Everyone likes pie. Custard pies, French style tarts, diner style meringue topped ones, pumpkin, the variety goes on and on. The number one type of pie for me is fruit pie. Aside from ice cream I can think of no better summer time indulgence. The main reason that I don’t make pies more often is because of how many steps that are required. Preparing the crust, preparing the filling. These each often take overnight, minimum since I chill my crust for at least 8 hours prior to using. Then you have to roll out the dough, chill the pie, bake the pie, cool the pie. It’s kind of a hassle to be honest. The amount of work is easy, it’s the forethought that’s a pain in the ass. Despite my hyper tendency to prepare things and store them I like to have the freedom to just “whip up” something from time to time. Maybe I’m lazy, sick, or have unexpected guests coming by. Thats where home canned pie filling comes in. There will be an upcoming post on safe canning procedures in the upcoming couple of weeks. What I really want to focus on today however is the peach pie filling.
As I mentioned before I almost always have a double batch of pie dough in my freezer. This can thaw on the counter in 20 minutes. Whenever I am making cookies, pizza dough, or the like in my food processor I quickly throw in a batch of pie dough, saving me from having to pull out and clean the food processor on a separate occasion. I will be posting about pie dough most likely sometime next week, as I used my last batch for this pie.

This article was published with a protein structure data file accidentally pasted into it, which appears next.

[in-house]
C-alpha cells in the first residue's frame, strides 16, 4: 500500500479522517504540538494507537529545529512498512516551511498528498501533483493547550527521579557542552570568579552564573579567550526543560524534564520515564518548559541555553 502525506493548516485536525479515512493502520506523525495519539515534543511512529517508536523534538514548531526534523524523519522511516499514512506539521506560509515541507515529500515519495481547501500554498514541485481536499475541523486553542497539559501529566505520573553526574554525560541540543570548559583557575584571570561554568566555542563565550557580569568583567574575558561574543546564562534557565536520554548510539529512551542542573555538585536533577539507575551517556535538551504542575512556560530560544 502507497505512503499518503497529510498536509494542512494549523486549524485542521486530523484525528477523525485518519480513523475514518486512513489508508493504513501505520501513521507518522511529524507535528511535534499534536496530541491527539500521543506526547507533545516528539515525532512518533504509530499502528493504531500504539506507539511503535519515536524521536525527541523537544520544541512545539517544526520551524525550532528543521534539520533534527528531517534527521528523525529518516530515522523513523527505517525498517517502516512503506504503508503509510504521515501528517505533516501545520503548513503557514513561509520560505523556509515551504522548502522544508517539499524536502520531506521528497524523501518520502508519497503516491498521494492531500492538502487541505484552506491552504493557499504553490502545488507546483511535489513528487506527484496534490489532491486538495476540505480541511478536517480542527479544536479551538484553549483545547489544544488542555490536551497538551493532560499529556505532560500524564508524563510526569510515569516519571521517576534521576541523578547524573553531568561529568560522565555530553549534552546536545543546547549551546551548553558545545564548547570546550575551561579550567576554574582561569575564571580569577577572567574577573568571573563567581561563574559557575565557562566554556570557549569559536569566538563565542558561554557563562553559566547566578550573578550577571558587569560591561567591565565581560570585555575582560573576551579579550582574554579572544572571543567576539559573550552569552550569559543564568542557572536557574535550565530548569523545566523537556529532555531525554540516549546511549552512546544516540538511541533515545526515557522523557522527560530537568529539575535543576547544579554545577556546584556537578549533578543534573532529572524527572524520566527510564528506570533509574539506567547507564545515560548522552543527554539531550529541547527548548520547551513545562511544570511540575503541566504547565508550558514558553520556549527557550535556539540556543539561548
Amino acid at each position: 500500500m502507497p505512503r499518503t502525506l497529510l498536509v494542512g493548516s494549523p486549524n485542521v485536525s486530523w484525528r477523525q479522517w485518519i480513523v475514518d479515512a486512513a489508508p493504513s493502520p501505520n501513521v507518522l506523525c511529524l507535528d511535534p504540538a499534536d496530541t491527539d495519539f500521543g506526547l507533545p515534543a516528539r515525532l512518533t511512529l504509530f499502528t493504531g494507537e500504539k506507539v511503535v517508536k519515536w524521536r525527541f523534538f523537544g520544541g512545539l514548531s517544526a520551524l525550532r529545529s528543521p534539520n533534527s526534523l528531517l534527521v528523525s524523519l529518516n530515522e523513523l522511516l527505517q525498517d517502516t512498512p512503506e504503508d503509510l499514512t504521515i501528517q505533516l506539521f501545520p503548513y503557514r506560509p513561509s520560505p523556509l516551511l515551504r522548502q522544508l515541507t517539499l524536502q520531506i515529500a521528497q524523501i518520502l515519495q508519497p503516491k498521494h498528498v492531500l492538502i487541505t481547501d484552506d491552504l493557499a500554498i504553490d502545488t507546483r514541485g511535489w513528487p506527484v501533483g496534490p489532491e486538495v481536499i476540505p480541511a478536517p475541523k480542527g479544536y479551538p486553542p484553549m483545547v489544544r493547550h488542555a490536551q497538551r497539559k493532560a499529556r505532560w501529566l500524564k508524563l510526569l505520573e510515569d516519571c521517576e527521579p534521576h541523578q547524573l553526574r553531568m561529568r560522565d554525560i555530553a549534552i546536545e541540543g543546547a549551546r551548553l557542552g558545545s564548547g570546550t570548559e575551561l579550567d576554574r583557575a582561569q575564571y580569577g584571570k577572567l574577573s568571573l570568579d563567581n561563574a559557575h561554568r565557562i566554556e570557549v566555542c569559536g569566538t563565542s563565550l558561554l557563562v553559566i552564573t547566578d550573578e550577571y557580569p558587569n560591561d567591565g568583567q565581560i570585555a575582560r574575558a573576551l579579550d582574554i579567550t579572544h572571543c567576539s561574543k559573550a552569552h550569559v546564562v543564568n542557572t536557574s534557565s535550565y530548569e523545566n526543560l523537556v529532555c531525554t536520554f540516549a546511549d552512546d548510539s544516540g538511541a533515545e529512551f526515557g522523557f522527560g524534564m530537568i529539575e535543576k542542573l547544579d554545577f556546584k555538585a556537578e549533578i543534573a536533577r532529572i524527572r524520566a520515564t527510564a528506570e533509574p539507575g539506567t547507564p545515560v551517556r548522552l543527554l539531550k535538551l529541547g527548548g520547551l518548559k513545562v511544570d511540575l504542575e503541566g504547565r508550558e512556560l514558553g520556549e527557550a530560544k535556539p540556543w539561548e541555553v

Summer continues to hold on. The upcoming week holds highs in the 90’s until Friday arrives to free us all from the heat and work week responsibilities. Growing up in Southwest Florida summer was always my least favorite season, made only worse by the un-ignorable climate change. There is no such thing as eating with the seasons in The Sunshine State. Having spent the last five and a half years living in New York City however my views are beginning to change. Summer is now a scoch above winter. By no means my favourite season (that honor goes to Fall, who is hiding somewhere, ready to appear next week I hope) summer in the city has been pretty great to me. As a teacher I did not have to work so I took a huge two month long trip to Europe and Israel that I will post about at another time.